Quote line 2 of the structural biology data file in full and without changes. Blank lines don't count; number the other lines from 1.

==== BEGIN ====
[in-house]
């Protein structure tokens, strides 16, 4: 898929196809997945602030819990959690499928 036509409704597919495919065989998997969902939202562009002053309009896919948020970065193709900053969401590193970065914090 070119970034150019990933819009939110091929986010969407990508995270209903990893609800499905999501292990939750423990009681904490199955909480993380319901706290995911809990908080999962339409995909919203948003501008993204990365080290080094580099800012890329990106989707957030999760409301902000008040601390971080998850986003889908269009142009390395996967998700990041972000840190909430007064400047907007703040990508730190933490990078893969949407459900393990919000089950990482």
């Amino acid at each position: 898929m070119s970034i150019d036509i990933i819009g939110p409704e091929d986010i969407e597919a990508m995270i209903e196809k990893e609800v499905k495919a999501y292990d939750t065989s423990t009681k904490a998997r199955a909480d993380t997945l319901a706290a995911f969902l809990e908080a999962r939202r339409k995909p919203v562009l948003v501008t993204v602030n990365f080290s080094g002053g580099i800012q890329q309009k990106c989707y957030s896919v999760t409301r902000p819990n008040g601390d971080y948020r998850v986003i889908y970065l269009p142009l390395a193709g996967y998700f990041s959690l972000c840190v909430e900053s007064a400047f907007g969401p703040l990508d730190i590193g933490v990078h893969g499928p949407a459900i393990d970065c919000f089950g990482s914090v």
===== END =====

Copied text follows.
């Protein structure tokens, strides 16, 4: 898929196809997945602030819990959690499928 036509409704597919495919065989998997969902939202562009002053309009896919948020970065193709900053969401590193970065914090 070119970034150019990933819009939110091929986010969407990508995270209903990893609800499905999501292990939750423990009681904490199955909480993380319901706290995911809990908080999962339409995909919203948003501008993204990365080290080094580099800012890329990106989707957030999760409301902000008040601390971080998850986003889908269009142009390395996967998700990041972000840190909430007064400047907007703040990508730190933490990078893969949407459900393990919000089950990482």